Dr. Parker’s easy approach to developing a reasonable exercise program might get me started in that direction. (Niacin, taken to help lower my triglyceride levels, also increases insulin resistance, and the antidote for that is exercise.) I loathe exercise, but Dr. Parker’s no-nonsense approach to the subject may get me walking in the evenings.

I found another personal benefit. While not diabetic, I do struggle with blood sugar control, and have been diagnosed with metabolic syndrome (now abated with low carb living). We often get stuck in our choice of foods, and simply removing carbs from our standard diet can get boring. Dr. Parker notes that the popularity of the standard Mediterranean diet includes the benefit of both taste and variety. Adopting a low carb Mediterranean diet approach could introduce some variety to what has become a routine diet. And as my wife tells me, variety in everything in life, except partners, is a good thing.

Disclaimer: Dr. Parker provided a complimentary review copy of the book, but did not attach any editorial restrictions to the review. Low Carb Daily is also listed as an on-line resource in the Resources section of the book.

Metabolic Syndrome and Cancer

Metabolic syndrome, the combination of risk factors that 1 in 5 Americans share, may be implicated in the development of cancer in the digestive system.

Known by several different names, such as syndrome X, insulin resistance syndrome, Reaven’s syndrome, and even CHAOS in Australia, metabolic syndrome (MetS) is usually diagnosed if the patient has three or more of the following: obesity (measured by BMI greater than 29 or a waist to hip ratio), triglyceride levels above 150 mg/dL, HDL cholesterol below 40 mg/dL, high blood pressure (diastolic greater than 130), and fasting blood sugar over 100. Other factors, such as insulin resistance, may be used to determine the diagnosis.

The Cooper Clinic in Dallas, TX provided 33,230 men for the study on digestive system cancers. The men were followed for over 14 years. Adjustments were made for cardiorespiratory fitness to remove a common difference between the physically fit and those with MetS. The study concluded that having MetS did correlate strongly with cancer of the digestive system. In particular, two of the common MetS factors, obesity and high blood sugar, were associated with cancer:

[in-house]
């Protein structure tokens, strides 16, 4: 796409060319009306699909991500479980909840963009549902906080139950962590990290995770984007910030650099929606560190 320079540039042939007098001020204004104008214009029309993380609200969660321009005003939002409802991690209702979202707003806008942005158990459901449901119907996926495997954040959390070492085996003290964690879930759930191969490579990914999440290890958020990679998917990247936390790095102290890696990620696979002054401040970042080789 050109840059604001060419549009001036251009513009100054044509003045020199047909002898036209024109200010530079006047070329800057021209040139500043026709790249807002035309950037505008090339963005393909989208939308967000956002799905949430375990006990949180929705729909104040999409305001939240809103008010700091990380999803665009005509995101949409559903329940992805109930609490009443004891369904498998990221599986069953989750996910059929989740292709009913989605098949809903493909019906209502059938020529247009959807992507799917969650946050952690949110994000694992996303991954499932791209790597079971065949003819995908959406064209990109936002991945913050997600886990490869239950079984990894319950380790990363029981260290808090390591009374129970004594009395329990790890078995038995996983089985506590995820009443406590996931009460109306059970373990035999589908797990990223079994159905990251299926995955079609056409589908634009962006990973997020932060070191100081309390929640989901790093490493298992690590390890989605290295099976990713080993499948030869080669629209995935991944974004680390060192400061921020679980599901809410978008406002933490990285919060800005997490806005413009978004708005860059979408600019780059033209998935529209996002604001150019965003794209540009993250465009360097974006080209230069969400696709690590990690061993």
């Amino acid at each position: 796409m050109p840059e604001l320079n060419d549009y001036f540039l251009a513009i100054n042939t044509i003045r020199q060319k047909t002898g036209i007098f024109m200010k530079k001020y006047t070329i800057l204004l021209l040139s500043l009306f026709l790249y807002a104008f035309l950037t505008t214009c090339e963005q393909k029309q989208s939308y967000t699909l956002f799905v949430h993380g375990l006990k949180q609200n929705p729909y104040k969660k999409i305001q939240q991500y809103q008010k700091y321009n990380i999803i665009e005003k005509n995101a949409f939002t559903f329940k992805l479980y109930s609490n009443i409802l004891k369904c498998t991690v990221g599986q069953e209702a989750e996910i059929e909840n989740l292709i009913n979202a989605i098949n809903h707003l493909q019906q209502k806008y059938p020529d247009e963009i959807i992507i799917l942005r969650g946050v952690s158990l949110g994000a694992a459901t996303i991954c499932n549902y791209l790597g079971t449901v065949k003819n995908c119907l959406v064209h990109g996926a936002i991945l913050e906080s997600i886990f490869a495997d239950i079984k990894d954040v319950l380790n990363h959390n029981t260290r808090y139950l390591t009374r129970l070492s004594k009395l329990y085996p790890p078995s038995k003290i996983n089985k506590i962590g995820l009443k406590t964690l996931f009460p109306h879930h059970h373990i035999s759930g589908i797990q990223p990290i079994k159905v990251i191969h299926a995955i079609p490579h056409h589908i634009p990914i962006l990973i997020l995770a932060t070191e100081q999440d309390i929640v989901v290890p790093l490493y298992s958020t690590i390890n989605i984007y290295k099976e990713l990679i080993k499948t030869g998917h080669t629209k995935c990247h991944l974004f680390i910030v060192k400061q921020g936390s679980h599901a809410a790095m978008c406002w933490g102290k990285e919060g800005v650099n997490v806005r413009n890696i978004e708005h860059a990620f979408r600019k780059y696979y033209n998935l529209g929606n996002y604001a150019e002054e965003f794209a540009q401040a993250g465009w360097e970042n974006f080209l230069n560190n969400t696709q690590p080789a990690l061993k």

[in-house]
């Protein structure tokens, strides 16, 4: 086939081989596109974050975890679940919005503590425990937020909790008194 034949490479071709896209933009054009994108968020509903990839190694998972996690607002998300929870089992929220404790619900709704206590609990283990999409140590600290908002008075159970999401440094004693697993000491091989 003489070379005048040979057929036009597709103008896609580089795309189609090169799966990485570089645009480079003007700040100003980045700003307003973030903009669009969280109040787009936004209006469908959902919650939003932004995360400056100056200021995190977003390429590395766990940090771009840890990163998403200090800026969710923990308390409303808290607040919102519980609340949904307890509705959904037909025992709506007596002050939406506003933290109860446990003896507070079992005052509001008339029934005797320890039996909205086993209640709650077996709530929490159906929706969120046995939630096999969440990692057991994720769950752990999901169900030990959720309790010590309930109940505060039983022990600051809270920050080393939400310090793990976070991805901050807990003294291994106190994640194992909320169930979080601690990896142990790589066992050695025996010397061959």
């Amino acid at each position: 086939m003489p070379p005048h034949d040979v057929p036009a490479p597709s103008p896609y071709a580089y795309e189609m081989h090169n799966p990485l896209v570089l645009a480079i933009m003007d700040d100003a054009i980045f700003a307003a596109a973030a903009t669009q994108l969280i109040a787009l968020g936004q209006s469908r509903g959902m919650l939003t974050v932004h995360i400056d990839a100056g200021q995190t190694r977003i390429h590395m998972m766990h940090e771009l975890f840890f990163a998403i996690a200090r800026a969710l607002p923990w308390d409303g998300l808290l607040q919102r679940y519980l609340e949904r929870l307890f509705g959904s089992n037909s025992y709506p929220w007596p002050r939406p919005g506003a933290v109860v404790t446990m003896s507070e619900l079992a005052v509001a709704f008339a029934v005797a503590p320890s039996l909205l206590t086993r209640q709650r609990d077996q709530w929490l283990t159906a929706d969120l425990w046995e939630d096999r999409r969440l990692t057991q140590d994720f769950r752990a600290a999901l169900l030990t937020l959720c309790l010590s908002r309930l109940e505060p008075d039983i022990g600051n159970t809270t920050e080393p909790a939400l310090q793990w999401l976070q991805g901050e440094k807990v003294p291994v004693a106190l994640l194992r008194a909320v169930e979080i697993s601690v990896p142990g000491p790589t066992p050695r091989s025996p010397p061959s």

Our results support the hypothesis that metabolic syndrome is positively associated with mortality from cancers of the digestive system. Interventions that reduce abnormalities associated with the syndrome could reduce risk of premature death from these cancers.

Treatment for MetS is varied; many doctors try a reduced calorie, low fat diet to reduce one or more of the risk factors (usually, weight and blood pressure). A high failure rate is seen, usually attributed to “lack of compliance” by the participants. Drugs for blood pressure control, cholesterol, and triglycerides are often used. In my case, those attempts failed to achieve a good result. But a low carbohydrate diet combined with niacin (to help reduce triglyceride levels which did not respond to diet alone) removed all of the risk factors.

Low carbohydrate diets seem to work better for most people. Many, myself included, are not inclined to cheat on the diet because they never feel hunger. One study in the journal Nutrition & Metabolism noted:

Carbohydrate (CHO) restriction is one of several strategies for reducing body mass but even in the absence of weight loss or in comparison with low fat alternatives, CHO restriction is effective at ameliorating high fasting glucose and insulin, high plasma triglycerides (TAG), low HDL and high blood pressure.